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McGill Reporter
May 29, 2008 - Volume 40 Number 18
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AROUND CAMPUS

McGill tree tours

Tree

CLAUDIO CALLIGARIS

Starting on June 1, the Redpath Museum presents guided tours of McGill trees with writer Bronwyn Chester. On Sunday, June 1, "Blossom Time at McGill" looks at the history of some of the university's oldest, grandest and strangest flora, including the catalpa, black locust and tulip trees, which should be in full bloom. (The same tour will be presented in French on June 8.) On June 19, "Meet McGill's Rare and Sacred Trees" invites you to take in the oldest of the trees that populate the upper campus, including the rowan, ginkgo and yellow-wood, on the eve of the summer solstice.

"Blossom Time at McGill," Sun. June 1 (French version Sun., June 8), 10 a.m.-1 p.m.; Redpath Museum, 859 Sherbrooke St. W. Cost is $12 for adults and $7 for elders and students. Free for children. Includes refreshments. "Meet McGill's Rare and Sacred Trees," Thurs. June 19, 5-7 p.m. Cost is $10 for adults and $5 for elders and students. Free for children. Includes refreshments. For reservations call 514-284-7384 or send an email. Bring water, a sunhat, good walking shoes, pen or pencil. Tours take place rain or shine.

Laureate lectures

Test tubes

iSTOCK PHOTO

Nobel Prize-winner Professor Peter Doherty, who will receive an honorary doctorate from McGill during the Faculty of Agricultural and Environmental Sciences Convocation on June 2, will be delivering two lectures during his stay in Montreal. Professor Doherty, a laureate professor in the Department of Microbiology and Immunology at the University of Melbourne, and the head of the Immunology Department at St. Jude's Children's Research Hospital in Memphis Tennessee, received the Nobel Prize for Medicine in 1996 for his research that led to discovering how cells of the immune system, known as "killer T-cells," recognize both self molecules and foreign molecules. On Monday, June 2, Professor Doherty will be at the Macdonald Campus's Raymond Building delivering "A Life in Science" lecture. He will discuss his work on broadening public understanding of how science and scientists work, which is the topic of his latest book, The Beginner's Guide to Winning the Nobel Prize. On Tuesday, June 3, McGill's Department of Microbiology and Immunology will host Professor Doherty's lecture "Cell-mediated immunity in virus infections" in the Lyman Duff Medical Building Amphitheatre.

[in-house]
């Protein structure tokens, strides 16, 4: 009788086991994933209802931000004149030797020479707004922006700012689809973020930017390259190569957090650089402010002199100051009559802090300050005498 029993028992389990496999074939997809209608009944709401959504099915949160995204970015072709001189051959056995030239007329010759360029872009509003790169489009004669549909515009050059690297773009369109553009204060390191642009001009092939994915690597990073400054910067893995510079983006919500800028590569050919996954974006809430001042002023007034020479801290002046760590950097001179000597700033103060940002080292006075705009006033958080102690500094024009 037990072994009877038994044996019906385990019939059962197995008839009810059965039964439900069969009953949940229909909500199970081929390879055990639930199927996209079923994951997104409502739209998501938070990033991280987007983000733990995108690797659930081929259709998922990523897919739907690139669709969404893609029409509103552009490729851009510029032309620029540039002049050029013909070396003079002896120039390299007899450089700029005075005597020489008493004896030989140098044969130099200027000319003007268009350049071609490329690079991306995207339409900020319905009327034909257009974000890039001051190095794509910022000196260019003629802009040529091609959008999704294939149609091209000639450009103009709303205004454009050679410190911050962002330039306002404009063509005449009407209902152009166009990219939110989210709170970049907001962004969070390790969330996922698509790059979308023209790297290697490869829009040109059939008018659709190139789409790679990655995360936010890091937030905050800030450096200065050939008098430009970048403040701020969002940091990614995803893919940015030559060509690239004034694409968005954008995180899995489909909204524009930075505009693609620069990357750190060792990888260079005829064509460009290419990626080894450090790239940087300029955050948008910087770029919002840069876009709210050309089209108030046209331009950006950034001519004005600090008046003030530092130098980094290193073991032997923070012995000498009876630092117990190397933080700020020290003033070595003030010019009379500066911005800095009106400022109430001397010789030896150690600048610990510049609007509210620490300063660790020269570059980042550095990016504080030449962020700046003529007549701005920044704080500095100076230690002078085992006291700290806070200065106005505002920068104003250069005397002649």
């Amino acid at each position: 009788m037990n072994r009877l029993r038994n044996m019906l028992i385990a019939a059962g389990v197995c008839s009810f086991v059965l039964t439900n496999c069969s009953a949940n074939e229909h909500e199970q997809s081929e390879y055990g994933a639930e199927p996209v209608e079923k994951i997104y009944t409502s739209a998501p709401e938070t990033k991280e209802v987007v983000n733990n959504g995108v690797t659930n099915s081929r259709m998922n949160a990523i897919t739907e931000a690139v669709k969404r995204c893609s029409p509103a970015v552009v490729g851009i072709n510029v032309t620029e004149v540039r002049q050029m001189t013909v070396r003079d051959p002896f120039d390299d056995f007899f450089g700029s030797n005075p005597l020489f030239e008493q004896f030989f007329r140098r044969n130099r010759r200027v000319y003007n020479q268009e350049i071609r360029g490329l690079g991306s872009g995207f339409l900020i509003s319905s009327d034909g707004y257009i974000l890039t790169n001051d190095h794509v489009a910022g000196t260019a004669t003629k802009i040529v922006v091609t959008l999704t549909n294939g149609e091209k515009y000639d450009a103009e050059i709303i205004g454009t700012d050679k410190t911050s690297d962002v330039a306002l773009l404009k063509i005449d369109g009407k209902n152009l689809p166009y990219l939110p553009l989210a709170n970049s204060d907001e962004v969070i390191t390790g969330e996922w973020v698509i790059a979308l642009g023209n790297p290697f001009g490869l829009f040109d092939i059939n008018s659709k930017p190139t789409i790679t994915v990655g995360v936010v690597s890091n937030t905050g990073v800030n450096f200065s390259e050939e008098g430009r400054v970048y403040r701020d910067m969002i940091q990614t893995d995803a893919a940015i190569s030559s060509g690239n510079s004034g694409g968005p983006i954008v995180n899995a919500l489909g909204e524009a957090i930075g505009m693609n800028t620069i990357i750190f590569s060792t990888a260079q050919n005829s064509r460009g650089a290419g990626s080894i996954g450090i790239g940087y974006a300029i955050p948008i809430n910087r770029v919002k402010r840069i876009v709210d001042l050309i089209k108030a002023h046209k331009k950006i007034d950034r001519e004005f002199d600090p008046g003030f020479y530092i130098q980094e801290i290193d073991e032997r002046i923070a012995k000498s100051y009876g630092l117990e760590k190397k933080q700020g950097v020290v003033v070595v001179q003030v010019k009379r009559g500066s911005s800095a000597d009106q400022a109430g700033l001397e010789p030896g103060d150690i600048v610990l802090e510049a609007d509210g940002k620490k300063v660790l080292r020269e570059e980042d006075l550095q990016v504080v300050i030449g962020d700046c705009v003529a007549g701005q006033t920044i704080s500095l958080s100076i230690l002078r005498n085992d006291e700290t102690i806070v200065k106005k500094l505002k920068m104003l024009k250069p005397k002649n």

"Peter C. Doherty: A Life in Science;" Mon. June 2, 10 a.m., Raymond Building R2-045, Macdonald Campus, 21111 Lakeshore Road, Ste. Anne de Bellevue. "Cell-mediated immunity in virus infections," Tues. June 3, 9 a.m., Lyman Duff Medical Building Amphitheatre, 3775 University St. For more information contact professor James W. Coulton at 514-398-3929 or by email.

Good news…or else

Forest

iSTOCK PHOTO

The Redpath Museum and the Alliance for Historic Landscape Preservation present a lecture by cultural historian, sustainability specialist and author, Holly Dressel, on heritage landscape preservation. The lecture, "Good news or else: The need for a radical expansion of landscape preservation goals," will examine the traditional goals of heritage landscape in a global context. Dressel will discuss the idea of historical landscape and how the way it might be preserved has to be profoundly reinvented at a time when landscapes are threatened by pollution, urban sprawl and other cultural and environmental phenomena.

"Good news or else: The need for a radical expansion of landscape preservation goals;" Thurs. May 29, 6-7:15 p.m.; Redpath Museum, Auditorium, 859 Sherbrooke St. W. Admission is free. A limited number of tickets will be available starting at 5.p.m. on a first-come, first-served basis - no advance reservations. Come by foot or by public transit as there will be no parking on campus. For more information contact the Redpath Museum at 514-398-3185 or email Susan Bronson.

Urban Nature hotline now open

Racoon
iSTOCK PHOTO

So you just installed the new deck out back and, uh-oh, you realize a family of skunks have taken up residence under it. What's an environmentally friendly home-owner to do? Call McGill's Urban Nature Information Service (UNIS), of course.

Manned by students who specialize in various fields related to horticulture, agriculture, zoology and wildlife biology, the UNIS hotline (514-398-7882) is open from 9 a.m.-4:30 p.m. on weekdays until mid-August. Supported by the expertise of faculty, the UNIS staff offers advice on a wide range of topics, from repelling nuisance animals to attracting desired species, and from pest and disease control to the maintenance of healthy, fertile soil. The answers to many inquiries can also be found on the FAQ pages of the UNIS website (www.unis.mcgill.ca).

Urban Nature Information Service; Raymond Building, Rm R3-038; Macdonald Campus. Office hours:
Mon.-Fri. 9 a.m.-12:30 p.m. and 1:30 p.m.-4:30 p.m..
Inquiries: 514-398-7882 or by email.

McGill Conservatory Choir auditions

Music note
iSTOCK PHOTO

The McGill Conservatory Choir, a community program of McGill University's Schulich School of Music, is holding auditions for its Children's (ages 7 to 11), Youth (12 to 18) and Adult (18 and over) Choirs on Monday, June 9.

For more information or to schedule an audition, call 514-398-4543 (downtown office), 514-398-7673 (West Island office) or visit www.mcgill.ca/conservatory.

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